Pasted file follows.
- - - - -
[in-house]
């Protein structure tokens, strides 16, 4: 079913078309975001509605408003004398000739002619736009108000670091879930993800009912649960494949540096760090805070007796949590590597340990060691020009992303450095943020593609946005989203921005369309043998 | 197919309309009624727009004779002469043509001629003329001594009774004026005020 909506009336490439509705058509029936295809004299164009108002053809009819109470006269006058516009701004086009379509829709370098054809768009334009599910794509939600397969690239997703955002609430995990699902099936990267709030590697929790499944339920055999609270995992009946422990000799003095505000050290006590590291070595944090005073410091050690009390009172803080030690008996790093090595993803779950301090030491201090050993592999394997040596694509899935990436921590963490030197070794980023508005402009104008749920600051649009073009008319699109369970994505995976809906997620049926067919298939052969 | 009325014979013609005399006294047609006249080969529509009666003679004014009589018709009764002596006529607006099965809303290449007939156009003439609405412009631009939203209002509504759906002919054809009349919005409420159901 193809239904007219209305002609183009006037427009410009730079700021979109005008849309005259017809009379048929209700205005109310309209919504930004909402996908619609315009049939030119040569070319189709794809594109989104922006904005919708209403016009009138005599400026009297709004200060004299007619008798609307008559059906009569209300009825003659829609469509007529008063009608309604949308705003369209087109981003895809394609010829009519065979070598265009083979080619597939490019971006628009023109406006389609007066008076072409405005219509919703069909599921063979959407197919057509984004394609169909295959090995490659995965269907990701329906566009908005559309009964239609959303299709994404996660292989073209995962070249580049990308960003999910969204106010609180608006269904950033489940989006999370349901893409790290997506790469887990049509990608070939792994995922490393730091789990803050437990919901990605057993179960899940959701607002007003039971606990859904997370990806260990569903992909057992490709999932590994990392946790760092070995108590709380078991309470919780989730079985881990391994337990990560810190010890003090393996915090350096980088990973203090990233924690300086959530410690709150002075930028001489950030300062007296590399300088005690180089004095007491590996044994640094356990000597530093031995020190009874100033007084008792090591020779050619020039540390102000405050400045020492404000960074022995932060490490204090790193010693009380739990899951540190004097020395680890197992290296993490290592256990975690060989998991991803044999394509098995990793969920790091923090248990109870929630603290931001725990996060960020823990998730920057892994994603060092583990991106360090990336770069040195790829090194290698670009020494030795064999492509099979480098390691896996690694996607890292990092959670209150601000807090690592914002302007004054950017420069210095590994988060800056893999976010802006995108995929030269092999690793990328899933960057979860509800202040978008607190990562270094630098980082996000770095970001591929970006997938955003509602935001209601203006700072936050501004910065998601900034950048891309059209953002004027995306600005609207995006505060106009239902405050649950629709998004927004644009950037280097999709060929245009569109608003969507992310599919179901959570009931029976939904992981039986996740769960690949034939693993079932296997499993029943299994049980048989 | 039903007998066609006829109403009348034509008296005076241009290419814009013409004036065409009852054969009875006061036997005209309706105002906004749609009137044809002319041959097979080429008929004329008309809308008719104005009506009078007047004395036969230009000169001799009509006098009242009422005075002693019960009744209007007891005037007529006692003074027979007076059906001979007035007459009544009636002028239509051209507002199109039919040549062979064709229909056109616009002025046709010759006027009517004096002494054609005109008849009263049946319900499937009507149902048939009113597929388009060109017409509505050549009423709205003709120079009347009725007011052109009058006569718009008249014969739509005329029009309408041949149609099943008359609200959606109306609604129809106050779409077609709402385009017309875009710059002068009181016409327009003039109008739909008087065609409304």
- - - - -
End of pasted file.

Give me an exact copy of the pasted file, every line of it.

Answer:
[in-house]
């Protein structure tokens, strides 16, 4: 079913078309975001509605408003004398000739002619736009108000670091879930993800009912649960494949540096760090805070007796949590590597340990060691020009992303450095943020593609946005989203921005369309043998 | 197919309309009624727009004779002469043509001629003329001594009774004026005020 909506009336490439509705058509029936295809004299164009108002053809009819109470006269006058516009701004086009379509829709370098054809768009334009599910794509939600397969690239997703955002609430995990699902099936990267709030590697929790499944339920055999609270995992009946422990000799003095505000050290006590590291070595944090005073410091050690009390009172803080030690008996790093090595993803779950301090030491201090050993592999394997040596694509899935990436921590963490030197070794980023508005402009104008749920600051649009073009008319699109369970994505995976809906997620049926067919298939052969 | 009325014979013609005399006294047609006249080969529509009666003679004014009589018709009764002596006529607006099965809303290449007939156009003439609405412009631009939203209002509504759906002919054809009349919005409420159901 193809239904007219209305002609183009006037427009410009730079700021979109005008849309005259017809009379048929209700205005109310309209919504930004909402996908619609315009049939030119040569070319189709794809594109989104922006904005919708209403016009009138005599400026009297709004200060004299007619008798609307008559059906009569209300009825003659829609469509007529008063009608309604949308705003369209087109981003895809394609010829009519065979070598265009083979080619597939490019971006628009023109406006389609007066008076072409405005219509919703069909599921063979959407197919057509984004394609169909295959090995490659995965269907990701329906566009908005559309009964239609959303299709994404996660292989073209995962070249580049990308960003999910969204106010609180608006269904950033489940989006999370349901893409790290997506790469887990049509990608070939792994995922490393730091789990803050437990919901990605057993179960899940959701607002007003039971606990859904997370990806260990569903992909057992490709999932590994990392946790760092070995108590709380078991309470919780989730079985881990391994337990990560810190010890003090393996915090350096980088990973203090990233924690300086959530410690709150002075930028001489950030300062007296590399300088005690180089004095007491590996044994640094356990000597530093031995020190009874100033007084008792090591020779050619020039540390102000405050400045020492404000960074022995932060490490204090790193010693009380739990899951540190004097020395680890197992290296993490290592256990975690060989998991991803044999394509098995990793969920790091923090248990109870929630603290931001725990996060960020823990998730920057892994994603060092583990991106360090990336770069040195790829090194290698670009020494030795064999492509099979480098390691896996690694996607890292990092959670209150601000807090690592914002302007004054950017420069210095590994988060800056893999976010802006995108995929030269092999690793990328899933960057979860509800202040978008607190990562270094630098980082996000770095970001591929970006997938955003509602935001209601203006700072936050501004910065998601900034950048891309059209953002004027995306600005609207995006505060106009239902405050649950629709998004927004644009950037280097999709060929245009569109608003969507992310599919179901959570009931029976939904992981039986996740769960690949034939693993079932296997499993029943299994049980048989 | 039903007998066609006829109403009348034509008296005076241009290419814009013409004036065409009852054969009875006061036997005209309706105002906004749609009137044809002319041959097979080429008929004329008309809308008719104005009506009078007047004395036969230009000169001799009509006098009242009422005075002693019960009744209007007891005037007529006692003074027979007076059906001979007035007459009544009636002028239509051209507002199109039919040549062979064709229909056109616009002025046709010759006027009517004096002494054609005109008849009263049946319900499937009507149902048939009113597929388009060109017409509505050549009423709205003709120079009347009725007011052109009058006569718009008249014969739509005329029009309408041949149609099943008359609200959606109306609604129809106050779409077609709402385009017309875009710059002068009181016409327009003039109008739909008087065609409304």